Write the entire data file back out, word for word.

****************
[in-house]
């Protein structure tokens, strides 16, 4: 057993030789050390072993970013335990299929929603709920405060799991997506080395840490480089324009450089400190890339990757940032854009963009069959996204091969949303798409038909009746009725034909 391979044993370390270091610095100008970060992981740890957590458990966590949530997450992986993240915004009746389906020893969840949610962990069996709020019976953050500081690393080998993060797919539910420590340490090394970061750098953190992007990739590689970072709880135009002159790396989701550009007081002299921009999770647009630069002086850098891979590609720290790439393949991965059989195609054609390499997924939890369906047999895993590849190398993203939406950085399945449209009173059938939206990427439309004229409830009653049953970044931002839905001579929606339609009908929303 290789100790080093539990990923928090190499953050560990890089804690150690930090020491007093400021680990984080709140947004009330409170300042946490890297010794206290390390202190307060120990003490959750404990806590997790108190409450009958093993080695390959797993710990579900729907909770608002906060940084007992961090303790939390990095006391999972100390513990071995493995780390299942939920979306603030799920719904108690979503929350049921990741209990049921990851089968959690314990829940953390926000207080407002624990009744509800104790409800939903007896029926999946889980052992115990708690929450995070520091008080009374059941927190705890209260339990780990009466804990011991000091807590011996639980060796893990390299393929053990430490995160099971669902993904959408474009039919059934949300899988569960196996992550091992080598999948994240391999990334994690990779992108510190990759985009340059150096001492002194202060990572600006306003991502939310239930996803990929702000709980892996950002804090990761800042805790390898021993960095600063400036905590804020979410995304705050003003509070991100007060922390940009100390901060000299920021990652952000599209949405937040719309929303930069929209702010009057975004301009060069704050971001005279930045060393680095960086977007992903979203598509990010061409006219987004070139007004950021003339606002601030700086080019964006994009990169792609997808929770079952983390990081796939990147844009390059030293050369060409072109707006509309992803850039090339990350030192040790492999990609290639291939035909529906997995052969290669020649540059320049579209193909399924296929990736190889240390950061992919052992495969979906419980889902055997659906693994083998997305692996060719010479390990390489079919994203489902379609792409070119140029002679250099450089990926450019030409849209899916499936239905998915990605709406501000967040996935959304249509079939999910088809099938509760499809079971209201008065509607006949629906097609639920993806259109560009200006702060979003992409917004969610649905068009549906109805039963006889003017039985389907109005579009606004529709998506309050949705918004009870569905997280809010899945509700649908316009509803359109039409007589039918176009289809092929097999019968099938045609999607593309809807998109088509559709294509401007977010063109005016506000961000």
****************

[in-house]
């Protein structure tokens, strides 16, 4: 057993030789050390072993970013335990299929929603709920405060799991997506080395840490480089324009450089400190890339990757940032854009963009069959996204091969949303798409038909009746009725034909 391979044993370390270091610095100008970060992981740890957590458990966590949530997450992986993240915004009746389906020893969840949610962990069996709020019976953050500081690393080998993060797919539910420590340490090394970061750098953190992007990739590689970072709880135009002159790396989701550009007081002299921009999770647009630069002086850098891979590609720290790439393949991965059989195609054609390499997924939890369906047999895993590849190398993203939406950085399945449209009173059938939206990427439309004229409830009653049953970044931002839905001579929606339609009908929303 290789100790080093539990990923928090190499953050560990890089804690150690930090020491007093400021680990984080709140947004009330409170300042946490890297010794206290390390202190307060120990003490959750404990806590997790108190409450009958093993080695390959797993710990579900729907909770608002906060940084007992961090303790939390990095006391999972100390513990071995493995780390299942939920979306603030799920719904108690979503929350049921990741209990049921990851089968959690314990829940953390926000207080407002624990009744509800104790409800939903007896029926999946889980052992115990708690929450995070520091008080009374059941927190705890209260339990780990009466804990011991000091807590011996639980060796893990390299393929053990430490995160099971669902993904959408474009039919059934949300899988569960196996992550091992080598999948994240391999990334994690990779992108510190990759985009340059150096001492002194202060990572600006306003991502939310239930996803990929702000709980892996950002804090990761800042805790390898021993960095600063400036905590804020979410995304705050003003509070991100007060922390940009100390901060000299920021990652952000599209949405937040719309929303930069929209702010009057975004301009060069704050971001005279930045060393680095960086977007992903979203598509990010061409006219987004070139007004950021003339606002601030700086080019964006994009990169792609997808929770079952983390990081796939990147844009390059030293050369060409072109707006509309992803850039090339990350030192040790492999990609290639291939035909529906997995052969290669020649540059320049579209193909399924296929990736190889240390950061992919052992495969979906419980889902055997659906693994083998997305692996060719010479390990390489079919994203489902379609792409070119140029002679250099450089990926450019030409849209899916499936239905998915990605709406501000967040996935959304249509079939999910088809099938509760499809079971209201008065509607006949629906097609639920993806259109560009200006702060979003992409917004969610649905068009549906109805039963006889003017039985389907109005579009606004529709998506309050949705918004009870569905997280809010899945509700649908316009509803359109039409007589039918176009289809092929097999019968099938045609999607593309809807998109088509559709294509401007977010063109005016506000961000």